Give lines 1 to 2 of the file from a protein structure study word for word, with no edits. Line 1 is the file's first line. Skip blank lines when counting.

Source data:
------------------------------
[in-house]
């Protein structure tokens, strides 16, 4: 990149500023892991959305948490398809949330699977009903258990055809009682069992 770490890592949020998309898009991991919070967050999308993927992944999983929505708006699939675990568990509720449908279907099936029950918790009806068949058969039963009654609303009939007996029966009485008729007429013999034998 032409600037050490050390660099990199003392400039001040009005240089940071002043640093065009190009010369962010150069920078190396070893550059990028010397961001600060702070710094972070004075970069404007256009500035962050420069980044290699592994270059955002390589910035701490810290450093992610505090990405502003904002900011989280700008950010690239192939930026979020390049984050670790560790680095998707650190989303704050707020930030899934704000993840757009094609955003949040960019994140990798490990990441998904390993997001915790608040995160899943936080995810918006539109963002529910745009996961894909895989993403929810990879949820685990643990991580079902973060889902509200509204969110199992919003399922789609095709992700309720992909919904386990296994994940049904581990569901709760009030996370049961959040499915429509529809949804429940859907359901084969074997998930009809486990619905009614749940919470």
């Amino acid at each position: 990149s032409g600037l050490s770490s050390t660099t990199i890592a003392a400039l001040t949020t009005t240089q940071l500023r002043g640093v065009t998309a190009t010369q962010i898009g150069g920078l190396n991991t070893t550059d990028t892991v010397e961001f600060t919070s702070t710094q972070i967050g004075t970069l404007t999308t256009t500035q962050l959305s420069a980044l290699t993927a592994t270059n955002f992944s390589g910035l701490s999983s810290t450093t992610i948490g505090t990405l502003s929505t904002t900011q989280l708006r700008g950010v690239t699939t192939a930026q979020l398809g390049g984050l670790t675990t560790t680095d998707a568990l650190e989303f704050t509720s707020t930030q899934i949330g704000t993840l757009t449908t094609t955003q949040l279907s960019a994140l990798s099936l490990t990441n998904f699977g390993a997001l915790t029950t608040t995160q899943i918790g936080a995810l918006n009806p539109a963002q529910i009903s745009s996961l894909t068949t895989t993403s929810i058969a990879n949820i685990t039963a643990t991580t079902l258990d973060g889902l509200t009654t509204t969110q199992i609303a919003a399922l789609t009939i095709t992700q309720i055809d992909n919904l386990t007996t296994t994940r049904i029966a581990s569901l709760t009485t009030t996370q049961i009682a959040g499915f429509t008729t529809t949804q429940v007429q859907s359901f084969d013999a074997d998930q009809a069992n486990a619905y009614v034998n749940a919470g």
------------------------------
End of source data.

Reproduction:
[in-house]
């Protein structure tokens, strides 16, 4: 990149500023892991959305948490398809949330699977009903258990055809009682069992 770490890592949020998309898009991991919070967050999308993927992944999983929505708006699939675990568990509720449908279907099936029950918790009806068949058969039963009654609303009939007996029966009485008729007429013999034998 032409600037050490050390660099990199003392400039001040009005240089940071002043640093065009190009010369962010150069920078190396070893550059990028010397961001600060702070710094972070004075970069404007256009500035962050420069980044290699592994270059955002390589910035701490810290450093992610505090990405502003904002900011989280700008950010690239192939930026979020390049984050670790560790680095998707650190989303704050707020930030899934704000993840757009094609955003949040960019994140990798490990990441998904390993997001915790608040995160899943936080995810918006539109963002529910745009996961894909895989993403929810990879949820685990643990991580079902973060889902509200509204969110199992919003399922789609095709992700309720992909919904386990296994994940049904581990569901709760009030996370049961959040499915429509529809949804429940859907359901084969074997998930009809486990619905009614749940919470």